The study found that strategies that targeted high-use and low-efficient vehicles appeared to be the most effective. John MacArthur, a co-author of the study, said the "low-income area first" strategy had about the same results as the region-wide targeting but had the added benefit of redirecting fuel savings and mobility benefits to lower-income groups.

"There are significant benefits for encouraging the adoption of electric vehicles or hybrids, and by doing this with an equity focus, you can achieve much of the same results that you would with a broader policy but there's all these other benefits," MacArthur said.

Electric cars are cheaper to fuel and because they don't have gas engines, they don't require regular oil changes or engine filter replacements. The parts get less wear, too, said MacArthur, who also serves as the sustainable transportation program manager for PSU's Transportation Research and Education Center.

"That money means more to them than other parts of the population and helps them with other expenses," he said. "It's like getting a double positive effect."

The report adds there are likely benefits even to households that do not participate in such programs or do not own a vehicle at all, including reduced air pollution and infrastructure that would support vehicle-sharing programs.

The report also estimates that subsidies of up to $1,803 could be justified to replace conventional gas-powered vehicles with electric cars, but it remains unclear where that money would come from and if it would be effective.

MacArthur says future research might explore the outcomes of specific policies.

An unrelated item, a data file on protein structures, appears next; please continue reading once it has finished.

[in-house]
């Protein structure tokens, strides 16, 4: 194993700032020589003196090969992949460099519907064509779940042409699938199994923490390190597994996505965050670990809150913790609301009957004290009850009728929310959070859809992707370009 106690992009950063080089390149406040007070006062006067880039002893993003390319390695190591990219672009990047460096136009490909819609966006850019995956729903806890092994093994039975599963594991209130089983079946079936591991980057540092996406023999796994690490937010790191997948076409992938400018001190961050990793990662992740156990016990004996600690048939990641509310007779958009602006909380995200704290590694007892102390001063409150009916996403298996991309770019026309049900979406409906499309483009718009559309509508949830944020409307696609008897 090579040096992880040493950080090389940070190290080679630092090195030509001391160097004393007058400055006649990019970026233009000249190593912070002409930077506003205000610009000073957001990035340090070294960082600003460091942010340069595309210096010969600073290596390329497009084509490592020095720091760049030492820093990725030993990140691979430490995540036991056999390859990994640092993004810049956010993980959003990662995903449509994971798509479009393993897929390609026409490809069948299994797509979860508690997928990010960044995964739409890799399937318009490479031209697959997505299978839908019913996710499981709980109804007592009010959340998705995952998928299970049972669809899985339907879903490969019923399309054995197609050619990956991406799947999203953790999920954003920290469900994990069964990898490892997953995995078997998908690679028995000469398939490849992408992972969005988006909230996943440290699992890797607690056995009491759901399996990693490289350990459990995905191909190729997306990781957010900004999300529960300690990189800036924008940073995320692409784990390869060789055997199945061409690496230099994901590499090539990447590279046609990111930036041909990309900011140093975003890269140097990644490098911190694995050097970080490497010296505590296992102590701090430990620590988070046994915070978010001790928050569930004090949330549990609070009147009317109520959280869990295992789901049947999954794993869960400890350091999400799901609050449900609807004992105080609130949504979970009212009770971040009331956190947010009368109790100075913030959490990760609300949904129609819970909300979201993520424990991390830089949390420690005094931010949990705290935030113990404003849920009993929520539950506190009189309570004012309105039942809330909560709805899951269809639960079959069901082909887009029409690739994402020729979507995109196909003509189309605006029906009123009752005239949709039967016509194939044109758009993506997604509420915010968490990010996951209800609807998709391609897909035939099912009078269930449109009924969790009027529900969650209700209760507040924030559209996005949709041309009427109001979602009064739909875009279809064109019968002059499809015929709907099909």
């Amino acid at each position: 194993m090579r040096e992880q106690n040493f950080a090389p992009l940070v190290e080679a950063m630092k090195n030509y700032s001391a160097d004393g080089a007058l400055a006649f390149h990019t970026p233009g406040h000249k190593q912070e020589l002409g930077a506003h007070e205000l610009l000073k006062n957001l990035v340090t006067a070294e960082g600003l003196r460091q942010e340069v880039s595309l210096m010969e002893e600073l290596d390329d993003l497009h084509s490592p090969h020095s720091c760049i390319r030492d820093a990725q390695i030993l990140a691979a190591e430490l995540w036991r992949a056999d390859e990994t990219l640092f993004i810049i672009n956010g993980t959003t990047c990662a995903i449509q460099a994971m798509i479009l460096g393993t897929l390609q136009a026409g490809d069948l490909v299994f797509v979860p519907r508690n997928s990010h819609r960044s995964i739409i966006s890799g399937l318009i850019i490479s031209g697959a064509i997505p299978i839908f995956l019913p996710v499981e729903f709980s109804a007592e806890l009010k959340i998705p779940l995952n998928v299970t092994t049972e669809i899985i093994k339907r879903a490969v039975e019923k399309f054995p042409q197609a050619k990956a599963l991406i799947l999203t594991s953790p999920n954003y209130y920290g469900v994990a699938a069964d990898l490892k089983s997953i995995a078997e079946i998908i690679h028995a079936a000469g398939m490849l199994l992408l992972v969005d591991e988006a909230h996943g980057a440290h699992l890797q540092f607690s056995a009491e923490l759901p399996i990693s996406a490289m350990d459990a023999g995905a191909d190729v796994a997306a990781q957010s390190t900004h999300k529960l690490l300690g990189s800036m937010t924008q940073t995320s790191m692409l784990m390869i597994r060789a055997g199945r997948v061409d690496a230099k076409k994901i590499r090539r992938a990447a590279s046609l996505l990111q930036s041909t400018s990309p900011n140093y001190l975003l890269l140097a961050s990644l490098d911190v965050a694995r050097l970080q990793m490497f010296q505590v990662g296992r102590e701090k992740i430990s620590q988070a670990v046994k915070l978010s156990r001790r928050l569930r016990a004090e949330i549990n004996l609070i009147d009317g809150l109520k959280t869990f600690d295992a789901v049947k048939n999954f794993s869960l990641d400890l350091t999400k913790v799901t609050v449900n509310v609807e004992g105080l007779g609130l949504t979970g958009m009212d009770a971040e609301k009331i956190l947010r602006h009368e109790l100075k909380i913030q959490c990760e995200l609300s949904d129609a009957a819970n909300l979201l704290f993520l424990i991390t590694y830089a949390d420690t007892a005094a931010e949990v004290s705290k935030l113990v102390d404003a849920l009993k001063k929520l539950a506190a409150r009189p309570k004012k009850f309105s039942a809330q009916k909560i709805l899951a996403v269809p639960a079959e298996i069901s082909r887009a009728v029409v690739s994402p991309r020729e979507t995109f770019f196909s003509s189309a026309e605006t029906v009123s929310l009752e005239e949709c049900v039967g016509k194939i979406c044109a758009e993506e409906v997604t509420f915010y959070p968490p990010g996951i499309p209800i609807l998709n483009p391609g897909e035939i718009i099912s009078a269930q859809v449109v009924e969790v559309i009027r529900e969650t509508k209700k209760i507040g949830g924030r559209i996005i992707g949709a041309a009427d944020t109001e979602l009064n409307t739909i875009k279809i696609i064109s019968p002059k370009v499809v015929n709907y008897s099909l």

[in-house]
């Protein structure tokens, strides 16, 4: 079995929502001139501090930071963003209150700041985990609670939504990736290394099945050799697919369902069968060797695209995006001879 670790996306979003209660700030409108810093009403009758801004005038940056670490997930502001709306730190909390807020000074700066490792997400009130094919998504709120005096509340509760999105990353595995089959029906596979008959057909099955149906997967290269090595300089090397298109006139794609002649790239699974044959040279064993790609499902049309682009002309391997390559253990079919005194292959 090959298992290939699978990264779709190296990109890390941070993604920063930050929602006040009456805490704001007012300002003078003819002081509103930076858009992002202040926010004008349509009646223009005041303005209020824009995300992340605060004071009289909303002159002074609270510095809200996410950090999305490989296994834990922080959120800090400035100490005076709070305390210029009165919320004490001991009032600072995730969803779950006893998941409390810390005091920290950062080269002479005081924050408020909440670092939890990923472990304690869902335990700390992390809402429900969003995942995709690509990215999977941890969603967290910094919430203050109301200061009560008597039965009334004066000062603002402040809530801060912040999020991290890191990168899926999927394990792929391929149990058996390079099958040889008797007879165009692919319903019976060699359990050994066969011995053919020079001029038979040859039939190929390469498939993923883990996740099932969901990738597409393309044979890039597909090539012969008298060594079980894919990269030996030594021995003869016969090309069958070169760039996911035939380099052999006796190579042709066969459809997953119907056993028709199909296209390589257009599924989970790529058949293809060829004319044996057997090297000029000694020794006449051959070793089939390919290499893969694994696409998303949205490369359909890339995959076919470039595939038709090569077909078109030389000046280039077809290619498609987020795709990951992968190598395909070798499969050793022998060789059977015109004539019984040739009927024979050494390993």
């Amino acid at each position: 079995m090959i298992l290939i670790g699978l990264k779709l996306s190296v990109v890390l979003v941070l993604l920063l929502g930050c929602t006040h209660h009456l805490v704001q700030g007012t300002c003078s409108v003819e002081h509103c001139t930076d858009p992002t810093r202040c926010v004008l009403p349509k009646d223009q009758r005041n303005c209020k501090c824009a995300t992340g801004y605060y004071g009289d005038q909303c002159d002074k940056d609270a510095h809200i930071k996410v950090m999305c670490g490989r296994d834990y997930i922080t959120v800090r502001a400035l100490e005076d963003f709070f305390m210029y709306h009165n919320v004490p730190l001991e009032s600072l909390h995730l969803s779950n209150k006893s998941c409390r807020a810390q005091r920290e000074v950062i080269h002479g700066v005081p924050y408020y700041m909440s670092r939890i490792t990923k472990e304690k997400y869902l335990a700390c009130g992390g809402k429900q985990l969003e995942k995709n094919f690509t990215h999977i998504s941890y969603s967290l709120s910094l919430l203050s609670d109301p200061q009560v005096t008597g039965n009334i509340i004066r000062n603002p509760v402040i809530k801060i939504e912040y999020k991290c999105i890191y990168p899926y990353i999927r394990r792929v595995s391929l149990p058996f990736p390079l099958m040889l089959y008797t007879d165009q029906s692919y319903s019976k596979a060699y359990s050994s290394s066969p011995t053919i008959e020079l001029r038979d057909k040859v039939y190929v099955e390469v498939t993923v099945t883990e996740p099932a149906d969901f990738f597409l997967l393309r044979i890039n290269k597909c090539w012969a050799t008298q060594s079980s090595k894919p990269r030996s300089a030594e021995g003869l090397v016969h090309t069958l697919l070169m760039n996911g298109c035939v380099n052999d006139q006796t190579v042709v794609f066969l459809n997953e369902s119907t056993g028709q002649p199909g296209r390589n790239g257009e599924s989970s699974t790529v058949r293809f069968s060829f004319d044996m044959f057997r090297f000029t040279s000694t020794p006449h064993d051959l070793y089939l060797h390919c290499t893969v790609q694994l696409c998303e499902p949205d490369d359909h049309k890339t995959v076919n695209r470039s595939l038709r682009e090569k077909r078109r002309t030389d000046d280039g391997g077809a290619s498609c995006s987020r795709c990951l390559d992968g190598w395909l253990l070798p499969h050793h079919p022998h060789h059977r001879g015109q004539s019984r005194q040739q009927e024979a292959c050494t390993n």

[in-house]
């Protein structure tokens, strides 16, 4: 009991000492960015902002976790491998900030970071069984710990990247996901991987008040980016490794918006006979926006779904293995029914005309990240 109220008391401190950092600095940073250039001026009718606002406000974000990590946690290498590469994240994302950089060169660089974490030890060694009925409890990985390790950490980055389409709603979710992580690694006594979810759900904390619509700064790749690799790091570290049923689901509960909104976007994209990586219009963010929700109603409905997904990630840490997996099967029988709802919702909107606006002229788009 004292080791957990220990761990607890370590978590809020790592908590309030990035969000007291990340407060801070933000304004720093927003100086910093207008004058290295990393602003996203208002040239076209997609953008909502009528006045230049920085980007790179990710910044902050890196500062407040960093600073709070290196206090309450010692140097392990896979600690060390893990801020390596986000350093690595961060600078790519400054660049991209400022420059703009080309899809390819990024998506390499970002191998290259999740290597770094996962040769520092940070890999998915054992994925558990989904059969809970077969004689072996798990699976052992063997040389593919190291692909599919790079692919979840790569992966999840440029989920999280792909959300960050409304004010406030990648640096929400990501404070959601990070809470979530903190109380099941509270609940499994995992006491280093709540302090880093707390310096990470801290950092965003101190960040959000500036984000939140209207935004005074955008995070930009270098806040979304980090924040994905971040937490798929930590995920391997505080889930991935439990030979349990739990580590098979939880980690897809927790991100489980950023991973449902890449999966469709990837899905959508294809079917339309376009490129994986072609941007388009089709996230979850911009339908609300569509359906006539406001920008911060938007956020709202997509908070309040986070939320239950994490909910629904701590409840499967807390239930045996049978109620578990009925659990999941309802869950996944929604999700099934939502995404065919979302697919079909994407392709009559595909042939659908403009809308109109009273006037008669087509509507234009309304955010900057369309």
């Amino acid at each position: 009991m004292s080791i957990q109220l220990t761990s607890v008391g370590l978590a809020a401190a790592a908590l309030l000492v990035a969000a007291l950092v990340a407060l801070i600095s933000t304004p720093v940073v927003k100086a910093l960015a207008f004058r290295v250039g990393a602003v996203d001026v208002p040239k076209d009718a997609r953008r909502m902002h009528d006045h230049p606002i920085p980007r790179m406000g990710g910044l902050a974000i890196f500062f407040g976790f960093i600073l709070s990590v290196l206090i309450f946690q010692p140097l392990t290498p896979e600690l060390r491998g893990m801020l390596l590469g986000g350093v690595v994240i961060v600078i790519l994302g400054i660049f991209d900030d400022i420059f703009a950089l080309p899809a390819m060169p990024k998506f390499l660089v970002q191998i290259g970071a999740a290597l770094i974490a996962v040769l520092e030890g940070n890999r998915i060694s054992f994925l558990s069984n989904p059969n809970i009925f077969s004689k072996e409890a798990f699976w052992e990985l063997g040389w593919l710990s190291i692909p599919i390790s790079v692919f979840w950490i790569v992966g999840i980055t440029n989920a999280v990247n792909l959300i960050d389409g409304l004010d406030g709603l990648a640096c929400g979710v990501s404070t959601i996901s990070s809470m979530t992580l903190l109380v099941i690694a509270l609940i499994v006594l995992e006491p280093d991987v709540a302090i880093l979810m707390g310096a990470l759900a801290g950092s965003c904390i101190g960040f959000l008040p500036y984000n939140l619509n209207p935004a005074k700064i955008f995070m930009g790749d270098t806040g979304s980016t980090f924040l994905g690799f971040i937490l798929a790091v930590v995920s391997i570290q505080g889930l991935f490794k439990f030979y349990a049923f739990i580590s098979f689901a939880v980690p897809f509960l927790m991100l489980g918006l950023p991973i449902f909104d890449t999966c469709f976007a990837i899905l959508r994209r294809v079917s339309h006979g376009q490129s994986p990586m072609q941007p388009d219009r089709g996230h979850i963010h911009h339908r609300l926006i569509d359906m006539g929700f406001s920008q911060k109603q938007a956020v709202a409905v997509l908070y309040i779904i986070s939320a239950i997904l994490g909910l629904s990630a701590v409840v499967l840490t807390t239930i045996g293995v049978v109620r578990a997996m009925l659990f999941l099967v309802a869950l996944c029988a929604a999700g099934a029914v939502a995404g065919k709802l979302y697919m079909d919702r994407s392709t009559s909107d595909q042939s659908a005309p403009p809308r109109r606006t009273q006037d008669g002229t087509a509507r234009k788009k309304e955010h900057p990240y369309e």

"Our base assumption is we're going to replace a gas car with an electric vehicle, but how do we do that? Is it through a cash incentive, additional awareness, placement of charging infrastructure, or electric ride-sharing initiatives?" he said. "There's a lot of different policies that could be put in place to get these outcomes, but we haven't really explored what those could be."

The report was funded by a grant from the Institute for Sustainable Solutions and is one of several projects sponsored by ISS to collaborate with the City of Portland to support green infrastructure, resilience, and climate-related planning. ISS is also providing support to the city as it updates its Climate Action Plan with an eye toward incorporating social equity in its efforts to prepare for climate change.


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The Transportation Research and Education Center (TREC) at Portland State University is home to the National Institute for Transportation and Communities (NITC), the Initiative for Bicycle and Pedestrian Innovation (IBPI), and other transportation programs. TREC produces research and tools for transportation decision makers, develops K-12 curriculum to expand the diversity and capacity of the workforce, and engages students and young professionals through education.